You will make mistakes. Mistakes do not equal permanent failure. Yes, your error could cost you or your team the game. The fans and media may blame that one failure for the entire event, but in reality, competitions are full of smaller wins and losses in each quarter that when added up, in the end, provides one side with a W, the other side with an L.
But your mistake? That was one moment among a sea of other moments. In competition, you cannot get caught up in a mistake. I am reminded of Lebron James in the final minutes of a final missing a wide-open three-pointer to bring his team closer to victory, only to miss. More importantly, you could tell on his face that he missed the shot. He had already shrugged it off and gotten back on defense.
A mistake is a temporary situation, one you need to remedy, fast. For a baseball player maybe that means lifting the lid of an imaginary toilet on the field, dropping the error into the toilet, flushing it, then closing the lid. Yes, it’s silly, but the next pitch is coming, and you need to clear your head of the mental funk that has set in and won't leave until you intentionally let it go. Or the gymnast who, after making a mistake, mimes opening a door, watching the mistake walk out the door, gives the mistake a little kick on its way through the doorframe, then slams that door! It is hilarious to watch, but it works. She is back on her game and no longer thinking of the mistake. Lastly, the basketball player who, when he misses his shot, physically wipes the miss off his shoulder and does not give it another thought.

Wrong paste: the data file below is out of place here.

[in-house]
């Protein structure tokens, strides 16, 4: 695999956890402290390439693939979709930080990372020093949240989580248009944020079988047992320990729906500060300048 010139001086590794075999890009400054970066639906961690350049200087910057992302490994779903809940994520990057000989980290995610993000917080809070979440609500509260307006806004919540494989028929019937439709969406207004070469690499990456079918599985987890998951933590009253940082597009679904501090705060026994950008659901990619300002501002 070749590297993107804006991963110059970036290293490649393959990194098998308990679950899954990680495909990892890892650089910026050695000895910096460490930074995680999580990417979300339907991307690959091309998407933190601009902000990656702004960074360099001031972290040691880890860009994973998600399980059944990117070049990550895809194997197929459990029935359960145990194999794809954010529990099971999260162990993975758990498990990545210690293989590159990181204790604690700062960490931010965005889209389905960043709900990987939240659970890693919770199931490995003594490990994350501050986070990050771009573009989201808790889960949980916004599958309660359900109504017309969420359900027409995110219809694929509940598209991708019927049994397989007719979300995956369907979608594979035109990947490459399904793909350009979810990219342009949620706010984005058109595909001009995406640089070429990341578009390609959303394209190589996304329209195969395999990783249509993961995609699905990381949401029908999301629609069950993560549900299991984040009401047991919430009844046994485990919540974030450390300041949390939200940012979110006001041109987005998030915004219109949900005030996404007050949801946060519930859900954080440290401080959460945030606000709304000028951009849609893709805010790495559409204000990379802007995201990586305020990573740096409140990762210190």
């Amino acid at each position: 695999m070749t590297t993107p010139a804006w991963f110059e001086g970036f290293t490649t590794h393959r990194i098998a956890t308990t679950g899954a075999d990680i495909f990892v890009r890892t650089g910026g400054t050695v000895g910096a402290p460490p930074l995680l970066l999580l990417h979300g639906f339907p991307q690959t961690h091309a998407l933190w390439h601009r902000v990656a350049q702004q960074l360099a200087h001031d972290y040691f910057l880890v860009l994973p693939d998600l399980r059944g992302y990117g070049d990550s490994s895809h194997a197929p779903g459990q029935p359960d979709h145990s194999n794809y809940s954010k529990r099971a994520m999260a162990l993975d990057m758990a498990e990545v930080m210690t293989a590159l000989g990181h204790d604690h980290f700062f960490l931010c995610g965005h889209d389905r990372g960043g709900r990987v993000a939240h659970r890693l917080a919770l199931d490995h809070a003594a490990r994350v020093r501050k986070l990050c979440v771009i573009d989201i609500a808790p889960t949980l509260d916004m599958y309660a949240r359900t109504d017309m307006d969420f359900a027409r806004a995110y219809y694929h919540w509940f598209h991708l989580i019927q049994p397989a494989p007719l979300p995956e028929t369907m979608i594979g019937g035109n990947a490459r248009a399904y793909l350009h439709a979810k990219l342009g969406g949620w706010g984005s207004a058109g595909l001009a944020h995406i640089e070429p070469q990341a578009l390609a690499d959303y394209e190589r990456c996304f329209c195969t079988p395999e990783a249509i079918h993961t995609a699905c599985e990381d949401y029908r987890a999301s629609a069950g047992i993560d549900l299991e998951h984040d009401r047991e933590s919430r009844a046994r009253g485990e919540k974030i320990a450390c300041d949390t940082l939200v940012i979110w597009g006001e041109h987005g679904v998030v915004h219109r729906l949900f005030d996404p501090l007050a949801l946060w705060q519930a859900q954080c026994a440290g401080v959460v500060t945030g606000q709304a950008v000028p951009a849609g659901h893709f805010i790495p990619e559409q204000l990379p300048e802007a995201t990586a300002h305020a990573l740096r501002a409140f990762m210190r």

These are strategies you can use to get back into a winner mentality. Leave the mistake review to the person behind the camera. You can review it later.
For now, you have a game to win.